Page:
The Government has taken the decision to establish an independent review of under grounding electricity infrastructure.The proposal was brought to the cabinet this morning by Minister for Communications, Energy and Natural Resources Pat Rabbitte.

The decision comes on the back of intense pressure from anti-pylon lobby groups around the country, which have been holding several meetings and protests in recent months.

An expert panel is to be set up and will be chaired by retired Supreme Court Justice Catherine McGuinness. Other members of the panel include John FitzGerald, Research Professor, Economic and Social Research Institute of Ireland, Professor Keith Bell, Professor of Smart Grid, University of Strathclyde, Dr. Karen Foley, Head of School of Landscape Architecture, UCD and Colm McCarthy, Economist.

The panel will be investigating the Grid Link and Grid West projects in particular and the potential for undergrounding those projects.

According to the Minister the panel will be required to ensure that the studies are complete, objective, and comparable to similar studies of overhead options for the two projects, and will report to the Minister in that regard. He noted that both the overhead and underground options will be published side-by-side, in objective and comparable terms, before proceeding to the next stage of public consultation.

He said: “On the 3rd December last I told the Dáil that I recognised legitimate concerns about the impact of new transmission lines and other infrastructure on the landscape, the environment and on local communities. I also said that I expected EirGrid to fully engage with potentially affected communities, to examine impartially the case for all achievable engineering solutions and to undertake and communicate a well-informed, objective and authoritative analysis, impact assessment and pre-planning consultation. And I confirmed that, at the end of the then current phase of public consultation, I would respond on behalf of the Government to the issues raised.”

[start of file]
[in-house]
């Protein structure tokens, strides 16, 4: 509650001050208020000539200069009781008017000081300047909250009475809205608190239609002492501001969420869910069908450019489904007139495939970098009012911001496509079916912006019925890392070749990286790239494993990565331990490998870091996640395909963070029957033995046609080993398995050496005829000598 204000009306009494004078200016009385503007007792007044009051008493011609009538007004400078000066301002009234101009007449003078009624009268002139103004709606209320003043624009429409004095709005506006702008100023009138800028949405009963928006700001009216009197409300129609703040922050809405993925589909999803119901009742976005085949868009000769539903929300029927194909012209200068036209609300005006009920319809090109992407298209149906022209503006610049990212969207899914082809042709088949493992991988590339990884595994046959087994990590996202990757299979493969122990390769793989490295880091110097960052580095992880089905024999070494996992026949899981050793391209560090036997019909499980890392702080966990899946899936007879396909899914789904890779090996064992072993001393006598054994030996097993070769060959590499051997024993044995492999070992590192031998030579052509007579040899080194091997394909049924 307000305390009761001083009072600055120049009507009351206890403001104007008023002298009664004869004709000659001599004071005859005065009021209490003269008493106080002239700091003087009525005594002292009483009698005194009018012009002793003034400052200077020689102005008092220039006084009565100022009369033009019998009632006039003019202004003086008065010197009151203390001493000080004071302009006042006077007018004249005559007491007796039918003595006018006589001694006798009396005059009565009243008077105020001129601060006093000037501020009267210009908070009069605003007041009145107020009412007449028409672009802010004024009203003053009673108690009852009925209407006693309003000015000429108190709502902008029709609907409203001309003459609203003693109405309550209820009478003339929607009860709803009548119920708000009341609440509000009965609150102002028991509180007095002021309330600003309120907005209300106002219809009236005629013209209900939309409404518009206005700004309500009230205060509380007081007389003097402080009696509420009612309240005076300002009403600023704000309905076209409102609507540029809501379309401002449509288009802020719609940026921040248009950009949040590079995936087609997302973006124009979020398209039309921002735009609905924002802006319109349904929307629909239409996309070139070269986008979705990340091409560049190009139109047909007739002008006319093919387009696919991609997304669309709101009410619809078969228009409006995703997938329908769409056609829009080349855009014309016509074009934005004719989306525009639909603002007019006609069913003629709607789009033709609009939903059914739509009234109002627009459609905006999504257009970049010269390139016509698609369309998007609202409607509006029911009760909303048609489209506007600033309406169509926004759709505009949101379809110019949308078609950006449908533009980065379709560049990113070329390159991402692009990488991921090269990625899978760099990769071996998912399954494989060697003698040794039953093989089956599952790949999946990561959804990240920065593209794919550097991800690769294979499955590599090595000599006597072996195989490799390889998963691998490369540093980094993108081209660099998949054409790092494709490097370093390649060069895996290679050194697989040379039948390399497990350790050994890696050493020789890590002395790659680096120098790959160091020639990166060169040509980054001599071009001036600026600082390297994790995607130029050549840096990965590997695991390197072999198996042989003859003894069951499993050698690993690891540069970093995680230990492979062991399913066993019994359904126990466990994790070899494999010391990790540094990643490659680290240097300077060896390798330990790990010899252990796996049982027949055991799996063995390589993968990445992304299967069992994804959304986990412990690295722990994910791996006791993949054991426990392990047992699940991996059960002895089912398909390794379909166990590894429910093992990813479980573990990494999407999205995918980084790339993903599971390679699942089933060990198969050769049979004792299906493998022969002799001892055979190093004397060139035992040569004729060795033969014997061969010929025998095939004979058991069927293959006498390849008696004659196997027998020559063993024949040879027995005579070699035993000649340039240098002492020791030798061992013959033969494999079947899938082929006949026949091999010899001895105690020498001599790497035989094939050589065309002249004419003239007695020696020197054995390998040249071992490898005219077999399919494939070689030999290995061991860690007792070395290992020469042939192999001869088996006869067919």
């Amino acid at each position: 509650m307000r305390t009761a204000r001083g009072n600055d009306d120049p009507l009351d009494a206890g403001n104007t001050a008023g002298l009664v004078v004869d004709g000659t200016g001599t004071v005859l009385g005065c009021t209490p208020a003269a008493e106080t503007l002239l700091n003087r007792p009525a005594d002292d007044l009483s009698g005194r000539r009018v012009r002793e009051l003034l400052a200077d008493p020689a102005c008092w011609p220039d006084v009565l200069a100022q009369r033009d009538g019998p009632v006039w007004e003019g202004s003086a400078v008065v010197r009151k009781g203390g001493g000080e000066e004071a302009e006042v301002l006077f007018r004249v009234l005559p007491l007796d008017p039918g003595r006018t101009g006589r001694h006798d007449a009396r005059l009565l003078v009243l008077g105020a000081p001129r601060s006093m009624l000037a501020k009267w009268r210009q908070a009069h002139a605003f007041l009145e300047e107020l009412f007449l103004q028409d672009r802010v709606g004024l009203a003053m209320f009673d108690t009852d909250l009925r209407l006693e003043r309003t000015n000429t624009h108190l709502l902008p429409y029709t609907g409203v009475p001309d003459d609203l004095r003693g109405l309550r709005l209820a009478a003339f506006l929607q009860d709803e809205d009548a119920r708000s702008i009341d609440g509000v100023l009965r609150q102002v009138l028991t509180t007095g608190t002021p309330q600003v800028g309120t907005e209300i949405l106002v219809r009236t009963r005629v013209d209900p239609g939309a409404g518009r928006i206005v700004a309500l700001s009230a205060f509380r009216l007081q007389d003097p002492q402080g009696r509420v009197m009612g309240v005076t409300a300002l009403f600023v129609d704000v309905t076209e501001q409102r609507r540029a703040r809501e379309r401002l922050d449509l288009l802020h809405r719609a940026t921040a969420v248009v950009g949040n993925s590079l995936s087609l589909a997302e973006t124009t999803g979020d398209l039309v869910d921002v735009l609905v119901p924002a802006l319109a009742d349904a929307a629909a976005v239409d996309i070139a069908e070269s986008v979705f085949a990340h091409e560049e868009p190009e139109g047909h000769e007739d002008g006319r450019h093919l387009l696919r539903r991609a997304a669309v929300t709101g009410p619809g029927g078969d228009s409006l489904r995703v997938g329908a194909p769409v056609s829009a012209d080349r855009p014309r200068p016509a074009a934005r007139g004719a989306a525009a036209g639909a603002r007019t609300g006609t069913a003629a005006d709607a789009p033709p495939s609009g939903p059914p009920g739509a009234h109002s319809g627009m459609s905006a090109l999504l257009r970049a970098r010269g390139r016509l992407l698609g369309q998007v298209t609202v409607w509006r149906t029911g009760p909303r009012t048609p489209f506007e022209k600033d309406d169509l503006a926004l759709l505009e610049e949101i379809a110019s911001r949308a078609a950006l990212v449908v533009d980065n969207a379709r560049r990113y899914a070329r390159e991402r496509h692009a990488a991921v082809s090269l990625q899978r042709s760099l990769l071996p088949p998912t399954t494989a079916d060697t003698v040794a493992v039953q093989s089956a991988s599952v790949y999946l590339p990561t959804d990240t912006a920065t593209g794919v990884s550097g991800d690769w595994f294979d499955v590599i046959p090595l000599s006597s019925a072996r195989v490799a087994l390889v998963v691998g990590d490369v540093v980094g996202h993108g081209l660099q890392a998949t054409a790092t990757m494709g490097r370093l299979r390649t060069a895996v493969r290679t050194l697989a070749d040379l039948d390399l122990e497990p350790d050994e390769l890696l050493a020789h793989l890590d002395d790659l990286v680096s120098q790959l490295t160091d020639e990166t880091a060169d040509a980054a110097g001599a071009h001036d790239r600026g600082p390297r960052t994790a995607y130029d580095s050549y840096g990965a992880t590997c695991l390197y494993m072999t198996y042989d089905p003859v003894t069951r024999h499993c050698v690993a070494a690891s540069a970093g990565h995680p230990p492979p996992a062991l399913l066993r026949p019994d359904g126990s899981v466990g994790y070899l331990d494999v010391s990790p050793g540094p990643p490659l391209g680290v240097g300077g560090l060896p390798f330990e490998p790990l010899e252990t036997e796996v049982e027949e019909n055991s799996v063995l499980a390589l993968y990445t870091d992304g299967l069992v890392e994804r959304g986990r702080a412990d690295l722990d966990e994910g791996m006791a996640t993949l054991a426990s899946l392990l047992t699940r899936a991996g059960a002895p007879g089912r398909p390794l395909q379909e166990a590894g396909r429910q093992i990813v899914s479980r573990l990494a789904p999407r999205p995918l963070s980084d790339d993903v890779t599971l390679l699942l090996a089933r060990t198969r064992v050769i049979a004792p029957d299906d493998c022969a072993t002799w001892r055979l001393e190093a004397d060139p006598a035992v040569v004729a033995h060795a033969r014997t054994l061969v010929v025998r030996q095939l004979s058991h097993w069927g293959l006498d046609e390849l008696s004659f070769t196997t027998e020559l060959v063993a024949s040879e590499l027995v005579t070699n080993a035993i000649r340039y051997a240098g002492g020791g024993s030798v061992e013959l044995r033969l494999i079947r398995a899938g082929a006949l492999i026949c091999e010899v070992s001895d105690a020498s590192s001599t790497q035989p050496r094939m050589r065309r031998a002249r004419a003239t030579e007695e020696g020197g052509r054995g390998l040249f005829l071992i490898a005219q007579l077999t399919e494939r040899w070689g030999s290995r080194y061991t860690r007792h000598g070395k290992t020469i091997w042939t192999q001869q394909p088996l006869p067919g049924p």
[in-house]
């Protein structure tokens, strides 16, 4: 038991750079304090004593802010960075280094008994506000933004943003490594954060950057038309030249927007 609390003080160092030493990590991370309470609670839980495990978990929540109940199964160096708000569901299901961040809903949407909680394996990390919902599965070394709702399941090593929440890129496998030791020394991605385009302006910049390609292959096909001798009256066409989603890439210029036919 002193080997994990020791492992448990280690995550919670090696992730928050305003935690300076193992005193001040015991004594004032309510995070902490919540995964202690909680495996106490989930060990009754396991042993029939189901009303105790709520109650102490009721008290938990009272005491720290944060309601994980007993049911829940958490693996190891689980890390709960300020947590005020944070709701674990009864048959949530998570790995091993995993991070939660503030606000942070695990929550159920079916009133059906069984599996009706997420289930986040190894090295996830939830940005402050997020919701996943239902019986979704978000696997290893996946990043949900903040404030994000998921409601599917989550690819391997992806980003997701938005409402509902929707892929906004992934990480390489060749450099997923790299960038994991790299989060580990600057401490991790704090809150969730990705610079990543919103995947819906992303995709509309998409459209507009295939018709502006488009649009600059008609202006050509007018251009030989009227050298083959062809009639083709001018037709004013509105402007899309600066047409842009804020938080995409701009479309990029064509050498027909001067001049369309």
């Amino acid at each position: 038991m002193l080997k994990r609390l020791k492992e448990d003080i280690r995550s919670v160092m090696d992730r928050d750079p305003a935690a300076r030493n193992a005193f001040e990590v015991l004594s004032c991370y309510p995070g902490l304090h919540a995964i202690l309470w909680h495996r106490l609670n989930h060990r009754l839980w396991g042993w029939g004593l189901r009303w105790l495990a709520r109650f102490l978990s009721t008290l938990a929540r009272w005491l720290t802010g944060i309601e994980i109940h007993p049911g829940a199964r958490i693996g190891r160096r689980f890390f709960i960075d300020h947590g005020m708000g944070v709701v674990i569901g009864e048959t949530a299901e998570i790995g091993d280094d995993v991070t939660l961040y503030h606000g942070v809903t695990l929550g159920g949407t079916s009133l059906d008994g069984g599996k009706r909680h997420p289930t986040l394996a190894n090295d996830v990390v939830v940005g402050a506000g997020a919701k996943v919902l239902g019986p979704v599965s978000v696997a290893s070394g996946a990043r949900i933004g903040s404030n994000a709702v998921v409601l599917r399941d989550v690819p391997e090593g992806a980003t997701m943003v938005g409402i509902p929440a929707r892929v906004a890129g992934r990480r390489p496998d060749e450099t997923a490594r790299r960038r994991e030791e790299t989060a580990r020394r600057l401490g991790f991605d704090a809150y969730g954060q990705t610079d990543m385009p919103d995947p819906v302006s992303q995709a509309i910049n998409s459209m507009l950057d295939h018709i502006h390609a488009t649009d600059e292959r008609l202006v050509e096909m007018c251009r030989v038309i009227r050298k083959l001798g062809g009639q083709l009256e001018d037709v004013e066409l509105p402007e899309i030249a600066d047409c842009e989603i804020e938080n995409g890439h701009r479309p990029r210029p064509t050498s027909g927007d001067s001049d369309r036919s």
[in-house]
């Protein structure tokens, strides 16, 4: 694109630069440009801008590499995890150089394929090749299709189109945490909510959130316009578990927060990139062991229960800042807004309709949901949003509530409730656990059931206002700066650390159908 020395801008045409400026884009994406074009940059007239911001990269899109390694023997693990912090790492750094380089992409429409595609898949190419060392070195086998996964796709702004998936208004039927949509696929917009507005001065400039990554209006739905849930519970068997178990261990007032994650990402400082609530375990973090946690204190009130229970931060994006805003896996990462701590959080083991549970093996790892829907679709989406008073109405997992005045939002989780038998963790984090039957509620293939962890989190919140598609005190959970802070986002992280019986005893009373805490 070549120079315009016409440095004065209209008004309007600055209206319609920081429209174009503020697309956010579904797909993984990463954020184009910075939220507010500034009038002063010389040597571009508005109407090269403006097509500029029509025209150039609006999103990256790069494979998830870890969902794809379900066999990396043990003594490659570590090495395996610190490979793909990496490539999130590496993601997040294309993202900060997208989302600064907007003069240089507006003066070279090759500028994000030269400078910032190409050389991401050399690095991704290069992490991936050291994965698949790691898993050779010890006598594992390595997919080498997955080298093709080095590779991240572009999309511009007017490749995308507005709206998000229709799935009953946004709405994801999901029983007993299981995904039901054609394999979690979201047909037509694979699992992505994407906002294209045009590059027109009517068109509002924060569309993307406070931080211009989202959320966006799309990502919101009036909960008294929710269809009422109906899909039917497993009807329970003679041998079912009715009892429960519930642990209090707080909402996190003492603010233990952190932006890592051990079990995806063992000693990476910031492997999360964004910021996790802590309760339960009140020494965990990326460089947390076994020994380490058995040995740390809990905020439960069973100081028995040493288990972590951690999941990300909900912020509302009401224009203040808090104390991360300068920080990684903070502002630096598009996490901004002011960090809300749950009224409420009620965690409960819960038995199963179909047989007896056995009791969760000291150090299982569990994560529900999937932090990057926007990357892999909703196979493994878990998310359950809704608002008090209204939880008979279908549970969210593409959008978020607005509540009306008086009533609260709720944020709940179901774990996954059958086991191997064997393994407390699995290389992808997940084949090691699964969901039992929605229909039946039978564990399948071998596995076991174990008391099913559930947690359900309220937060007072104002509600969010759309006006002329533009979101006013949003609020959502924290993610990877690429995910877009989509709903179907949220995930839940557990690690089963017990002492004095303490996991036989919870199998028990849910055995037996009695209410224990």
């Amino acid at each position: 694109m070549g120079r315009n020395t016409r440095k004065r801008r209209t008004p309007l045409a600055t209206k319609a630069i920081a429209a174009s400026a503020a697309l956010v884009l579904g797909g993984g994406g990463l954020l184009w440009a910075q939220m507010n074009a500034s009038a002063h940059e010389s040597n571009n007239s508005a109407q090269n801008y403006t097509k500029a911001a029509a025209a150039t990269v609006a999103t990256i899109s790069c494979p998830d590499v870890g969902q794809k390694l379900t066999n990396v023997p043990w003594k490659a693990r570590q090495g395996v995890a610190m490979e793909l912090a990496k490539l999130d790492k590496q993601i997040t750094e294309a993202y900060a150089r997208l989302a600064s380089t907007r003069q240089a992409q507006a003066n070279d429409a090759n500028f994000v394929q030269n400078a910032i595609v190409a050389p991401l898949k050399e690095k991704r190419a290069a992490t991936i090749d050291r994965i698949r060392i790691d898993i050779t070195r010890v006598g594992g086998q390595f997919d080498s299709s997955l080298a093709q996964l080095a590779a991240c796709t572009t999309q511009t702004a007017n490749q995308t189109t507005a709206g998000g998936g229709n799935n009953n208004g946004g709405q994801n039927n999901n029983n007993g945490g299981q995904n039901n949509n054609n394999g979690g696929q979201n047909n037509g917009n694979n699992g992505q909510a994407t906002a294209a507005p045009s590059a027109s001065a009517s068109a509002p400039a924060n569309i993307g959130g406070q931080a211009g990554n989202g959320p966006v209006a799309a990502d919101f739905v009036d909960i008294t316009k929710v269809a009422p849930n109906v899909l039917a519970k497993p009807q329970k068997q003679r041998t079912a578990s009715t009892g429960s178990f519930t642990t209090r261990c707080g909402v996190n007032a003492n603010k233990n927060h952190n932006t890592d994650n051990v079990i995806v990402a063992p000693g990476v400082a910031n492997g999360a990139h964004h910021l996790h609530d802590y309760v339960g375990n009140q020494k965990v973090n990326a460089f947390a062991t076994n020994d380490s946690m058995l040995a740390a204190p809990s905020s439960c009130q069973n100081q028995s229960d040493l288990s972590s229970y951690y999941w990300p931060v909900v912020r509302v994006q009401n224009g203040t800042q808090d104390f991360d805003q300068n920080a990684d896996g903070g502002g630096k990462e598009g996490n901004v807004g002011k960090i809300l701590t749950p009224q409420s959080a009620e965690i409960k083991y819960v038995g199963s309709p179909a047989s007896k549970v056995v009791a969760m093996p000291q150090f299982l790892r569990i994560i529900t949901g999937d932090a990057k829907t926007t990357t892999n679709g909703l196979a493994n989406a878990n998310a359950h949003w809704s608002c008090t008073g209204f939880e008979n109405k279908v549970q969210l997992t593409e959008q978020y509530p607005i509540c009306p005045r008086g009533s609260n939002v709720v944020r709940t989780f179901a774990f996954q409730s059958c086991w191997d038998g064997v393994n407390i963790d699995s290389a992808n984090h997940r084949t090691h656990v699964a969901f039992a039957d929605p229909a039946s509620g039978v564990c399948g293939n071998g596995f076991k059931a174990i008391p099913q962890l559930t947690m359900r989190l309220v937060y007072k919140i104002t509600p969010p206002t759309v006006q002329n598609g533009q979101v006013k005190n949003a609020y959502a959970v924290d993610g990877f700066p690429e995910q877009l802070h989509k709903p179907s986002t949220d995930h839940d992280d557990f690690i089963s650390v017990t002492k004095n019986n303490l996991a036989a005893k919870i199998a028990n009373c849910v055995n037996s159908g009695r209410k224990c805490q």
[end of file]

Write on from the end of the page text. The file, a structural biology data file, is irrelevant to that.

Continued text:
“Developing the electricity grid for our future economic prosperity is important but we cannot ignore the demands highlighted by community groups during the public consultation. Many respondents to the consultation process, while acknowledging the need for an electricity grid fit for purpose, are dissatisfied that there has not been a complete analysis of undergrounding as compared to overhead power lines. I agree that such a comparable analysis should be carried out at the direction of the independent expert panel”.

Responding to the developments IFA National Environment & Rural Affairs Chairman Harold Kingston welcomed the decision today he said: “This decision represents an important recognition by Government that electricity infrastructure will have a significant impact on rural communities. It is essential that this review is thorough and addresses the many concerns raised by farmers.”

He added, “Deficiencies in the terms of reference of previous under grounding studies commissioned by the Department of Energy must not be repeated. It is critical that the full costs and impact on farmers and rural communities are set out when considering route design options for electricity infrastructure as part of this review”.

Kingston said, “Regardless of the outcome of this review, IFA remains firm that under grounding must be on the table for route design and planning. All options for electricity infrastructure development must be considered and EirGrid should not be allowed to pre-empt the decision of the national planning authority, An Bord Pleanála.”